The CW: Color Wanting? Every night but Sunday
When CBS announced that "Survivor: Cook Islands" would begin with four teams organized by racial background -- black, white, Asian, Latino -- it created the first big stink of the new fall TV season. CBS and "Survivor" producer Mark Burnett didn't use the word "segregated," but a lot of writers used it to describe this stunt (which, as we know by now, has been more boring than controversial).
Cynical as it is -- even if it's not designed to foment racial tension or reinforce stereotypes, it's meant to generate ratings -- the new "Survivor's" format does address a certain TV problem. As host Jeff Probst pointed out on CBS' "The Early Show" (which, as Washington Post critic Lisa de Moraes pointed out, has hosts who divide exactly along the new "Survivor's" racial lines), "Cook Islands" increases minority representation on TV.
And, in a way, minorities have been segregated on TV for years. Last season, ABC tried to package "George Lopez" and Freddie Prinze Jr.'s "Freddie" as a Latino-friendly hour, although Prinze told the Fort Worth Star-Telegram that he hoped the audience didn't view his sitcom as a Latino show. (Actually, they didn't view it enough for it to earn a second season.) And the late UPN has had a long-standing practice of grouping black-oriented comedies on Monday nights, although it made efforts in recent years to branch out to Tuesdays and Thursdays.
With UPN merging with the WB to become the awkwardly named CW, the surviving UPN comedies have been rounded up into a "Sunday-night comedy block," where they'll share time with the "Girlfriends" spin-off, "The Game." At least one of these shows -- Chris Rock's not-so-nostalgic "Everybody Hates Chris" -- is among the best series on TV, and last Sunday night's kick-off episode held up as the hapless Chris (Tyler James Williams) took his first shot at asking a girl on a date and Whoopi Goldberg began a stint as an annoying neighbor.
But "Everybody Hates Chris" has been given the thankless task of having the 7 p.m. EDT time slot, when late-running football games and "60 Minutes" dominate viewing. It deserves to be seen, though; it reflects a time in Rock's life (eighth grade) that many people can relate to, and it features terrific performances by Williams as the young Chris, and Terry Crews and Tichina Arnold as his parents. Rock's narration is also a big plus: His riffs on Esther Rolle, Chris Tucker and his own bad luck with women were among last Sunday's highlights. "Everybody Hates Chris" is often compared to "The Wonder Years," which appears to have been a big influence, but like NBC's "The Office," "Chris" has found its own voice after imitating strong material. It's that rare thing -- a gentle show with an edge.
Edge is something I've often found lacking in these comedies, which also include "All of Us" and "Girlfriends." They do have an easygoing appeal, and "Girlfriends" at its best has some of the smartest female bonding since "Sex and the City."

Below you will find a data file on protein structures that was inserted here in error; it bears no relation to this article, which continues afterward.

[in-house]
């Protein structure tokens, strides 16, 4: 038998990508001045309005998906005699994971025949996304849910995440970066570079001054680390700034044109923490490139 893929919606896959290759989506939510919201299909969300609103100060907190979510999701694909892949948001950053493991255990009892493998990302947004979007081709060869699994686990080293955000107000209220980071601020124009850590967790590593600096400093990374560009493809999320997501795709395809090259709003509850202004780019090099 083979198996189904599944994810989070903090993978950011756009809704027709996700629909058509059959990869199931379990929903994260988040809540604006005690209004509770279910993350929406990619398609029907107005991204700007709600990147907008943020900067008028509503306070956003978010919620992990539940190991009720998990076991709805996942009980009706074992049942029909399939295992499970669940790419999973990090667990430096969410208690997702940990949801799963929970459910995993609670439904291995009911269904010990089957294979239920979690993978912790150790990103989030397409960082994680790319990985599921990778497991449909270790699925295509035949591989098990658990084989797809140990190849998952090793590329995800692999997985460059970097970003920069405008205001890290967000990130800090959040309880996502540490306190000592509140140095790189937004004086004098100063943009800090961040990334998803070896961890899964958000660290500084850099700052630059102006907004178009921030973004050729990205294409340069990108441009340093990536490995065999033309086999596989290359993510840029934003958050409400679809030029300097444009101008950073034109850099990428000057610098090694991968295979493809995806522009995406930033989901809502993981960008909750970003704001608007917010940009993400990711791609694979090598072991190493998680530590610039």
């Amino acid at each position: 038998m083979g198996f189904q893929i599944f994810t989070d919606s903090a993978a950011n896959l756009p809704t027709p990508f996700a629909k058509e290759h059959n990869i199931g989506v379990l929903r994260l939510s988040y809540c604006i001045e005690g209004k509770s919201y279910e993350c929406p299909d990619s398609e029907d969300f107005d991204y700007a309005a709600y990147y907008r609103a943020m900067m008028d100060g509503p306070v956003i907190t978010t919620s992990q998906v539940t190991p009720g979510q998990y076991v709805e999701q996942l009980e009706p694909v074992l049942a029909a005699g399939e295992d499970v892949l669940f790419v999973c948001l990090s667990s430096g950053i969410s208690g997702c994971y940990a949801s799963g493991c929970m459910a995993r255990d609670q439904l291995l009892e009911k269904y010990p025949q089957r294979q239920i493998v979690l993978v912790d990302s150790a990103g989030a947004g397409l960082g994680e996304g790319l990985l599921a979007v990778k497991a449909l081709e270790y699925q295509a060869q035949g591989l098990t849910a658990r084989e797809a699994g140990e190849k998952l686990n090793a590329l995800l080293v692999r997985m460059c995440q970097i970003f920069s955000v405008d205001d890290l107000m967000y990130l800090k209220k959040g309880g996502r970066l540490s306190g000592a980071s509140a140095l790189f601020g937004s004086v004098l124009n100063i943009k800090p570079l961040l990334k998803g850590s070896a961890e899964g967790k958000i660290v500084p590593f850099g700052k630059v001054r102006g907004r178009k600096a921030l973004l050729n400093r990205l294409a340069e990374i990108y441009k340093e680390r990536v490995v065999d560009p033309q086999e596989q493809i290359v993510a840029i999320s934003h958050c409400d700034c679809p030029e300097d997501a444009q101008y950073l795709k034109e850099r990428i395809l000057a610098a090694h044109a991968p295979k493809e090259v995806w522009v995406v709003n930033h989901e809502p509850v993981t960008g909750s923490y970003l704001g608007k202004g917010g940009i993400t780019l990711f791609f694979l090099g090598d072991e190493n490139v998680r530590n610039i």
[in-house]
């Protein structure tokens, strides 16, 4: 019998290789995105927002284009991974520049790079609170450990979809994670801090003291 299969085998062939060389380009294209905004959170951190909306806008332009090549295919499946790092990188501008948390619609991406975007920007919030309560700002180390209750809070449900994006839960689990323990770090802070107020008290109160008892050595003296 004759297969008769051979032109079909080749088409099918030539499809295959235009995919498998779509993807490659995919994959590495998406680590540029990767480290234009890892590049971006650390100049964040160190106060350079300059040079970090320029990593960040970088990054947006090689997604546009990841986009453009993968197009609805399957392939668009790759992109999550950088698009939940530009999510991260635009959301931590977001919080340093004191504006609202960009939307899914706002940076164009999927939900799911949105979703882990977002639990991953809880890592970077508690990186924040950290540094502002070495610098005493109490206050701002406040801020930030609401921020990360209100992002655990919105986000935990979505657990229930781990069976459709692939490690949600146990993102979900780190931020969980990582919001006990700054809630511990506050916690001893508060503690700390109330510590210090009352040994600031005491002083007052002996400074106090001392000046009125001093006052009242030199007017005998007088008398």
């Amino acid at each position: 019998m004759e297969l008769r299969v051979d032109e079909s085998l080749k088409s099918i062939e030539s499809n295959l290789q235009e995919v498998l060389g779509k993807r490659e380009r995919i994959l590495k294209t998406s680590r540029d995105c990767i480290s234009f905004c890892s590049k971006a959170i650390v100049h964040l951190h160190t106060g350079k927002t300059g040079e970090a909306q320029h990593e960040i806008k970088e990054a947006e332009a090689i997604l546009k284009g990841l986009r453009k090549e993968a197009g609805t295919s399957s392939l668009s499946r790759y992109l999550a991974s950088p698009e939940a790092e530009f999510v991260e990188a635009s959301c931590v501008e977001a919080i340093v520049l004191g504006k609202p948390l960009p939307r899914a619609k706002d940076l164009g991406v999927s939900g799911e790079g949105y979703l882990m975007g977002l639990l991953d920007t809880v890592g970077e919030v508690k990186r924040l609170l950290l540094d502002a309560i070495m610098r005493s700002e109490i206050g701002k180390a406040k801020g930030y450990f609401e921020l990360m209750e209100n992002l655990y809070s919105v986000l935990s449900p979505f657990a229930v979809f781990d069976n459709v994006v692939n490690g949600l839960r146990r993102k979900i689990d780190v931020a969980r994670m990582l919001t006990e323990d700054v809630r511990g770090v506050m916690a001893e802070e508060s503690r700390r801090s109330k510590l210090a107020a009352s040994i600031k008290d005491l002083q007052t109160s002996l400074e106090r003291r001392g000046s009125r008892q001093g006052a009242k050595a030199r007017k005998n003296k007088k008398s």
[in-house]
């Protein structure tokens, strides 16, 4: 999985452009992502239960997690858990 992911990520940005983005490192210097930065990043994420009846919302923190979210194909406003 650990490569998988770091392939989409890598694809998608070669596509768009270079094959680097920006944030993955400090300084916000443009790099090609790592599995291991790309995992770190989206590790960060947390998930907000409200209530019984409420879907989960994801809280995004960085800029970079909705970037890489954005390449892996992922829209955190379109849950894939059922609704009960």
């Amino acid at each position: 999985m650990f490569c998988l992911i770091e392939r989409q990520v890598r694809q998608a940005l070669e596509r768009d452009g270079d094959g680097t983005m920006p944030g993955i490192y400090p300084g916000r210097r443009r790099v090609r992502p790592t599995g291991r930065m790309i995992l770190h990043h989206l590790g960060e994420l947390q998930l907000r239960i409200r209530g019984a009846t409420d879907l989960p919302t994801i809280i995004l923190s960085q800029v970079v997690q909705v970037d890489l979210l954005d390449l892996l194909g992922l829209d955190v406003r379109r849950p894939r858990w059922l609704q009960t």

"The Game" has the same genial air.
Tia Mowry plays Melanie, a pro-football player's girlfriend who is learning things about his world (the rookie third-stringer, amusingly played by Pooch Hall, is also learning things, such as, players generally don't invite their women to away games). There's female bonding here, too, with a bit of friction thrown in. Melanie connects with Tasha (Wendy Raquel Robinson), a single mother who is also her quarterback son's manager, and with Kelly (Brittany Daniel), a white woman who takes heat because she's married to a black player ("Third Watch's" Coby Bell). The appealing cast helps a lot, but "The Game" feels like a watered-down version of BBC America's over-the-top "Footballer$ Wives."
These shows are almost unique, though, in having black leads on network TV -- the only others with that distinction are "America's Next Top Model," hosted by Tyra Banks (weekly "encores" of "ANTM" will round out CW's Sunday nights) and CBS' Dennis Haysbert-led "The Unit." That's not much, but it's more than the number of shows with Latino or Asian leads.
CBS' biggest mistake (or smartest move, I'm not sure which) with the new "Survivor" was being so obvious about it: Was the brainstorm to racially segregate its "tribes" the only way "Survivor" could achieve the diversity it has often lacked? In a way, "Survivor's" spotty record in this regard follows the pattern of scripted TV, which sometimes achieves a racial mix without forcing it ("Grey's Anatomy," "ER"); sometimes seems just as contrived as the new "Survivor" in its bid for racially balanced casting (just about any procedural); and sometimes is almost completely lacking in diversity (only one of CBS' high-rated Monday comedies, "The New Adventures of Old Christine," makes room for a black character). Besides "Gilmore Girls'" Yanic Truesdale and "Veronica Mars'" Percy Daggs III, you won't find many black faces on CW's scripted shows during the rest of the week.
In the end, putting all the black-led scripted series in one block seems like its own sort of segregation.
EVERYBODY HATES CHRIS
7 p.m. EDT Sunday
ALL OF US
7:30 p.m. EDT Sunday
8 p.m. EDT Sunday
8:30 p.m. EDT Sunday
All on the CW
© 2006, Fort Worth Star-Telegram. Distributed by McClatchy-Tribune Information Services.